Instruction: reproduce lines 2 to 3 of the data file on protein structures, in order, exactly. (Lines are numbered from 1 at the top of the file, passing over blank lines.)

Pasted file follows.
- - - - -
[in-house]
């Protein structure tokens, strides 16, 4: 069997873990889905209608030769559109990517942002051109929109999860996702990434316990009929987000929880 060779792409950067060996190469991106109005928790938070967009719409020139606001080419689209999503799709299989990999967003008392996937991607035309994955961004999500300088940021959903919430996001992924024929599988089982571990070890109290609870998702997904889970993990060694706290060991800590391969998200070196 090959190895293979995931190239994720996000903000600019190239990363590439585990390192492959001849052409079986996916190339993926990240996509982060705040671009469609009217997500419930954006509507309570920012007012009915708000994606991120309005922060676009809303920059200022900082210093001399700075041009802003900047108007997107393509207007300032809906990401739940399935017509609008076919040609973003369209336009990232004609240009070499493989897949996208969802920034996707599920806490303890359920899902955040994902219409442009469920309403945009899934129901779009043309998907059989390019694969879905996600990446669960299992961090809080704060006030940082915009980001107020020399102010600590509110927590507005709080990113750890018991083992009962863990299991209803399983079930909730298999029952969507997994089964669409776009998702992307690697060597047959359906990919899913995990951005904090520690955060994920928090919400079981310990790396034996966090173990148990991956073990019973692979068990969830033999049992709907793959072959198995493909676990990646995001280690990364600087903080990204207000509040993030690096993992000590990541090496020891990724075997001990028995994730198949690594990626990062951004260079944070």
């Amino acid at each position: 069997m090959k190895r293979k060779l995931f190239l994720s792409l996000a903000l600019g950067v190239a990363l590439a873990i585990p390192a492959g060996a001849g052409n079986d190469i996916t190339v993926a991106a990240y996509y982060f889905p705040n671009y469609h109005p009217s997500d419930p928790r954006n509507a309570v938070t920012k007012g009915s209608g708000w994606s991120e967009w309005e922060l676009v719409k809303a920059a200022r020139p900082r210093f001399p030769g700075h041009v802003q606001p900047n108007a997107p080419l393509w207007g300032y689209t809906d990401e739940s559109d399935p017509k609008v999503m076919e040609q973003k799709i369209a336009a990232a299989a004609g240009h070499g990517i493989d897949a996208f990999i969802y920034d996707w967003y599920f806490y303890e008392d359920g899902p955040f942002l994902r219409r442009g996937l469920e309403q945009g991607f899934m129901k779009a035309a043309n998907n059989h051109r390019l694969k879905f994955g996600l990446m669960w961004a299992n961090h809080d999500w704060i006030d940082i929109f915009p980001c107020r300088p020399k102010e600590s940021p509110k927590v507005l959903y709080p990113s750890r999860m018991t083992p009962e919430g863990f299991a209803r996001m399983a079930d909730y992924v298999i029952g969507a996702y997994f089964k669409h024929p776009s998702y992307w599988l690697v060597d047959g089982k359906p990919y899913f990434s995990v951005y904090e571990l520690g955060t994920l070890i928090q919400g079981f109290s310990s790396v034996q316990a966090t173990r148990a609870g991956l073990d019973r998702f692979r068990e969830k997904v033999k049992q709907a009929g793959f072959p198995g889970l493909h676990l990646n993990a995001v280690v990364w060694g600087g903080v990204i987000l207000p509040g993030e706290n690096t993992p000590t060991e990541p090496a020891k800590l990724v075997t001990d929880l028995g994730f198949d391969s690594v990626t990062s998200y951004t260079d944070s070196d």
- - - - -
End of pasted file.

């Protein structure tokens, strides 16, 4: 069997873990889905209608030769559109990517942002051109929109999860996702990434316990009929987000929880 060779792409950067060996190469991106109005928790938070967009719409020139606001080419689209999503799709299989990999967003008392996937991607035309994955961004999500300088940021959903919430996001992924024929599988089982571990070890109290609870998702997904889970993990060694706290060991800590391969998200070196 090959190895293979995931190239994720996000903000600019190239990363590439585990390192492959001849052409079986996916190339993926990240996509982060705040671009469609009217997500419930954006509507309570920012007012009915708000994606991120309005922060676009809303920059200022900082210093001399700075041009802003900047108007997107393509207007300032809906990401739940399935017509609008076919040609973003369209336009990232004609240009070499493989897949996208969802920034996707599920806490303890359920899902955040994902219409442009469920309403945009899934129901779009043309998907059989390019694969879905996600990446669960299992961090809080704060006030940082915009980001107020020399102010600590509110927590507005709080990113750890018991083992009962863990299991209803399983079930909730298999029952969507997994089964669409776009998702992307690697060597047959359906990919899913995990951005904090520690955060994920928090919400079981310990790396034996966090173990148990991956073990019973692979068990969830033999049992709907793959072959198995493909676990990646995001280690990364600087903080990204207000509040993030690096993992000590990541090496020891990724075997001990028995994730198949690594990626990062951004260079944070």
């Amino acid at each position: 069997m090959k190895r293979k060779l995931f190239l994720s792409l996000a903000l600019g950067v190239a990363l590439a873990i585990p390192a492959g060996a001849g052409n079986d190469i996916t190339v993926a991106a990240y996509y982060f889905p705040n671009y469609h109005p009217s997500d419930p928790r954006n509507a309570v938070t920012k007012g009915s209608g708000w994606s991120e967009w309005e922060l676009v719409k809303a920059a200022r020139p900082r210093f001399p030769g700075h041009v802003q606001p900047n108007a997107p080419l393509w207007g300032y689209t809906d990401e739940s559109d399935p017509k609008v999503m076919e040609q973003k799709i369209a336009a990232a299989a004609g240009h070499g990517i493989d897949a996208f990999i969802y920034d996707w967003y599920f806490y303890e008392d359920g899902p955040f942002l994902r219409r442009g996937l469920e309403q945009g991607f899934m129901k779009a035309a043309n998907n059989h051109r390019l694969k879905f994955g996600l990446m669960w961004a299992n961090h809080d999500w704060i006030d940082i929109f915009p980001c107020r300088p020399k102010e600590s940021p509110k927590v507005l959903y709080p990113s750890r999860m018991t083992p009962e919430g863990f299991a209803r996001m399983a079930d909730y992924v298999i029952g969507a996702y997994f089964k669409h024929p776009s998702y992307w599988l690697v060597d047959g089982k359906p990919y899913f990434s995990v951005y904090e571990l520690g955060t994920l070890i928090q919400g079981f109290s310990s790396v034996q316990a966090t173990r148990a609870g991956l073990d019973r998702f692979r068990e969830k997904v033999k049992q709907a009929g793959f072959p198995g889970l493909h676990l990646n993990a995001v280690v990364w060694g600087g903080v990204i987000l207000p509040g993030e706290n690096t993992p000590t060991e990541p090496a020891k800590l990724v075997t001990d929880l028995g994730f198949d391969s690594v990626t990062s998200y951004t260079d944070s070196d």